On Monday the Supreme Court heard oral arguments in the case of District Attorney's Office for the Third Judicial District, et al. v. Osborne out of Alaska. I have blogged before about Osborne; it's a hugely important case both for the work we do here freeing innocent people and for Americans in general, as it could affirm a Constitutional right for inmates to acquire DNA testing.
The case has received a mountain of media attention. Editorials have run in the New York Times, Anchorage Daily News, Alaska's largest newspaper. Articles have appeared on CNN's website and on Anderson Cooper's blog.
But some of the reports are less than promising. It is unfortunate that lawyers for the Obama administration, for example, have taken such a hardline stance against the right to DNA testing. (Some of that might be due to the fact that they have inherited the case from the previous administration.)
The new deputy Solicitor General for the Obama administration urged the Supreme Court today to go slow in giving prisoners a right to seek DNA testing that could free them.An article in McClatchy paints a somewhat grim picture that makes it seem at least like this will be a serious nail-biter.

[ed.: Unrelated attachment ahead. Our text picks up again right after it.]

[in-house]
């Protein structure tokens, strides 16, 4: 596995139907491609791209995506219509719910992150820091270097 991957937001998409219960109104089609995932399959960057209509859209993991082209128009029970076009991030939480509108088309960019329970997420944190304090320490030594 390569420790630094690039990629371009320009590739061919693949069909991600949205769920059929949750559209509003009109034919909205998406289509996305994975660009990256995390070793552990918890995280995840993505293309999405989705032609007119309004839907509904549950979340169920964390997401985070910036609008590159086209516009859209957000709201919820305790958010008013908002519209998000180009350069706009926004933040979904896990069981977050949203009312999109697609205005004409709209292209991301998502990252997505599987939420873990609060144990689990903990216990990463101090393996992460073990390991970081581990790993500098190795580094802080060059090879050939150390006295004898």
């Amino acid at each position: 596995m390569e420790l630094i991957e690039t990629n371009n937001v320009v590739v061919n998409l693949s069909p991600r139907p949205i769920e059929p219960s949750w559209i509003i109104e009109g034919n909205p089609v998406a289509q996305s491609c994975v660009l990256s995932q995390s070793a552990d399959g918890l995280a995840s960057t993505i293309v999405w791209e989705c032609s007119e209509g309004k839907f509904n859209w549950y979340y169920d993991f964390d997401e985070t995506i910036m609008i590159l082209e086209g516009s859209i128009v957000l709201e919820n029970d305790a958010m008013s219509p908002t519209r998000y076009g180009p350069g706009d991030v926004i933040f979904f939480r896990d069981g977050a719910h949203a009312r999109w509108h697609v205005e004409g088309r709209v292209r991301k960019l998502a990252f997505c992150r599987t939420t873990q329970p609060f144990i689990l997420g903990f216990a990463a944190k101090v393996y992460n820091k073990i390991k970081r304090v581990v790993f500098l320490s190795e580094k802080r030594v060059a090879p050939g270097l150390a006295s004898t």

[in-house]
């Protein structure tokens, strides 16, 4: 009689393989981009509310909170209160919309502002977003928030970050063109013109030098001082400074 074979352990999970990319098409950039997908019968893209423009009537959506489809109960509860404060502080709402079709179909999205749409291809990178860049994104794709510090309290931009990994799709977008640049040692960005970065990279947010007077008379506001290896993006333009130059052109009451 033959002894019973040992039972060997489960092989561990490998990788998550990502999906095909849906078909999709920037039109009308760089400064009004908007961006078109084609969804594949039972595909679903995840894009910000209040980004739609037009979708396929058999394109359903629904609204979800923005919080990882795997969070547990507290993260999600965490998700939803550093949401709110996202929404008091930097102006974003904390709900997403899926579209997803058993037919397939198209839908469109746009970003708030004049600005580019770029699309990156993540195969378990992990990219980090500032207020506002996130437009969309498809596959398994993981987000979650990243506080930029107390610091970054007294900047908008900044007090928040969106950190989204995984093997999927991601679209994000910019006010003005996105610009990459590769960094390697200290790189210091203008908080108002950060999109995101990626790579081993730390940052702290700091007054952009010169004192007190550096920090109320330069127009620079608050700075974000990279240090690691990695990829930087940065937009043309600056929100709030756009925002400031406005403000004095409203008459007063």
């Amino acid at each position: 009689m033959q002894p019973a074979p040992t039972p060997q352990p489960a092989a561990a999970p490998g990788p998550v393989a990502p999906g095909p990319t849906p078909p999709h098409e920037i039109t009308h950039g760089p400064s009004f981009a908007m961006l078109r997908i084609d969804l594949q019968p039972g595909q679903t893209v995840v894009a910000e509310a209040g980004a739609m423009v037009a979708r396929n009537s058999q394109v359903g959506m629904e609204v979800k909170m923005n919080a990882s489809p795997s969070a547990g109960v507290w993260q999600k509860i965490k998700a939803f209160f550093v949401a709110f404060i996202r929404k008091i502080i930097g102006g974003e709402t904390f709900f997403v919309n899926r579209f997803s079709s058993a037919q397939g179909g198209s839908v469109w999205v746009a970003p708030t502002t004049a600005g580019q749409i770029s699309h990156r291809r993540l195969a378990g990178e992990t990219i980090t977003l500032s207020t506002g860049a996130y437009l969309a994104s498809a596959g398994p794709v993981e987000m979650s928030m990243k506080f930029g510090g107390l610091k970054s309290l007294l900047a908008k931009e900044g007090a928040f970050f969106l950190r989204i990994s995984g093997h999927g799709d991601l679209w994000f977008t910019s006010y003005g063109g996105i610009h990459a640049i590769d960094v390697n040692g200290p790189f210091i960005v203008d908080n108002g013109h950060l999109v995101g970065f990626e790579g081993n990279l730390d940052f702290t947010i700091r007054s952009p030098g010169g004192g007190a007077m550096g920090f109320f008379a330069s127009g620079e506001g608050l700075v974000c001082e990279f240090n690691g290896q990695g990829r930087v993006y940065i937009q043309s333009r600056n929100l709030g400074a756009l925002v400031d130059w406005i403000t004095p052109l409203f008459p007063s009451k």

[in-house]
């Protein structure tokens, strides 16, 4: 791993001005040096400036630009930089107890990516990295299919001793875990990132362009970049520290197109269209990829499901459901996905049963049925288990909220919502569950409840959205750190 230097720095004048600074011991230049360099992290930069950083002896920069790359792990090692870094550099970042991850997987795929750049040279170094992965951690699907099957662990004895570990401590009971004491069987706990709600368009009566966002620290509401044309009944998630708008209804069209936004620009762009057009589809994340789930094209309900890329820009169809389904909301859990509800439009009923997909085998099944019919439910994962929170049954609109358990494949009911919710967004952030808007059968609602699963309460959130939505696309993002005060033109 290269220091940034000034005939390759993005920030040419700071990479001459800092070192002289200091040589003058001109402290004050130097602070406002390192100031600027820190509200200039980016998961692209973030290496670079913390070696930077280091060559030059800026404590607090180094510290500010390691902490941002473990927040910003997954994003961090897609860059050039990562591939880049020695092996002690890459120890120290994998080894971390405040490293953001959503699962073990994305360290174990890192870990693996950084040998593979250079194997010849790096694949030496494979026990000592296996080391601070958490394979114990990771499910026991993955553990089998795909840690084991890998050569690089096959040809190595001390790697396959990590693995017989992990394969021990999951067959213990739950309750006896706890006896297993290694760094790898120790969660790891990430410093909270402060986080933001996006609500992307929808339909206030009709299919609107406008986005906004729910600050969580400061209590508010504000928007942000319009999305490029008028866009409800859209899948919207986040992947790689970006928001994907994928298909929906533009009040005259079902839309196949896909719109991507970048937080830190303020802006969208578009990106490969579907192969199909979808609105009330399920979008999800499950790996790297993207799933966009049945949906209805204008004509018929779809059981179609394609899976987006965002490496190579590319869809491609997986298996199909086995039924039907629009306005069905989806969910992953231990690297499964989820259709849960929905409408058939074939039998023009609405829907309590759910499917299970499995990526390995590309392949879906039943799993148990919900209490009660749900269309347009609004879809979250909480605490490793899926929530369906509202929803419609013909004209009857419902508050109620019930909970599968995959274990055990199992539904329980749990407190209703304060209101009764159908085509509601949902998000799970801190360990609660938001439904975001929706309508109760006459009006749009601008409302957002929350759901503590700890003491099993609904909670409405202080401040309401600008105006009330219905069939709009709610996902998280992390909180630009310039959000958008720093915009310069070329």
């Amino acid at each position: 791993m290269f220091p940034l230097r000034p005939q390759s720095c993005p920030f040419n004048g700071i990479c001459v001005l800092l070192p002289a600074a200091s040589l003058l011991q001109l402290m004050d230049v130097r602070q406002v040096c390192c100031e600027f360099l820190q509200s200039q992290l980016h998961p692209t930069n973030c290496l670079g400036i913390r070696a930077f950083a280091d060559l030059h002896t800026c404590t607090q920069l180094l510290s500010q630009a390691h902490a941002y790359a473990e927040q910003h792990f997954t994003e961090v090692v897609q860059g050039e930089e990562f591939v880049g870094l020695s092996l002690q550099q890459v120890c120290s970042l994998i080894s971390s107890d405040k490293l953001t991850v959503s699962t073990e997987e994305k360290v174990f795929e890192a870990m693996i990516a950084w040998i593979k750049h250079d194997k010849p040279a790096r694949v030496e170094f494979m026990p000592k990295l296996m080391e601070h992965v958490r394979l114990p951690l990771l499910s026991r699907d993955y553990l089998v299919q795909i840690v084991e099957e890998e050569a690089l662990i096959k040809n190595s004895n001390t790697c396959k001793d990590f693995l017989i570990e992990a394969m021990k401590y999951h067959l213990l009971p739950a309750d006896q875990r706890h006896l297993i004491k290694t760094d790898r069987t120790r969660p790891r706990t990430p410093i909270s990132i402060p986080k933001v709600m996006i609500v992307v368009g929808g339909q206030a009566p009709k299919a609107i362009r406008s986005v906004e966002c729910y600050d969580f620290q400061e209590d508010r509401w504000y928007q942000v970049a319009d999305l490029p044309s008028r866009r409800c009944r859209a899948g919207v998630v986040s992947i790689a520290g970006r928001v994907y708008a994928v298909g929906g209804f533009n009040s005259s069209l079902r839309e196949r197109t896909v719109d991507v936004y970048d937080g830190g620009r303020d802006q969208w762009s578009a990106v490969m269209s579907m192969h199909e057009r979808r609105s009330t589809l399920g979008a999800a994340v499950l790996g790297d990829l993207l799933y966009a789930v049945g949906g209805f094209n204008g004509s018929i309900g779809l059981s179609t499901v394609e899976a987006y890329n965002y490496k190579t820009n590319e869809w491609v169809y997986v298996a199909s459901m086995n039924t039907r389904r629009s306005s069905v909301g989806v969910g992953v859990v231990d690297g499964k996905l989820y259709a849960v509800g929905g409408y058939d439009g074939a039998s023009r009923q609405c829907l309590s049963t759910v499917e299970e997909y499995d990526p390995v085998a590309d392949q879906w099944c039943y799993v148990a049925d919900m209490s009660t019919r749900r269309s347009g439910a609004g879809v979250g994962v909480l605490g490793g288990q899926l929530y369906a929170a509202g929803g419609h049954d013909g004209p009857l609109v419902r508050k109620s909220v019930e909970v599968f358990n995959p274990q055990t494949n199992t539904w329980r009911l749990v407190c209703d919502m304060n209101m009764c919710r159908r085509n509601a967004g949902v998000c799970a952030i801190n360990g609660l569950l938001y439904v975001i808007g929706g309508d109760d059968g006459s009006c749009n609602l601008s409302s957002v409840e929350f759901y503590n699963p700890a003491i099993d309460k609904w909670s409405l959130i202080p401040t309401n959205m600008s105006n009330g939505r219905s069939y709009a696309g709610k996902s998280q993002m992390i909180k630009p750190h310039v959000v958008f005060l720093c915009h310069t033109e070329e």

"Our position is there is no constitutional right to DNA," Neal Katyal, a former Georgetown law professor, told the justices.
..."It is a no-cost proposition for the defendant," he said, and could "open the floodgates" to legal suits seeking new tests of old evidence.
Supreme Court justices appeared closely divided Monday over claims by an Alaska inmate that the Constitution guarantees a right to post-conviction DNA testing.A decision is not due for months in the case, but we will continue to watch for developments.
The court's most conservative members are clearly aligned against inmate William Osborne, who was convicted of assaulting a prostitute known only as K.G. The court's most liberal members sounded sympathetic to expanded testing. At most, the odds appear to favor a narrow decision.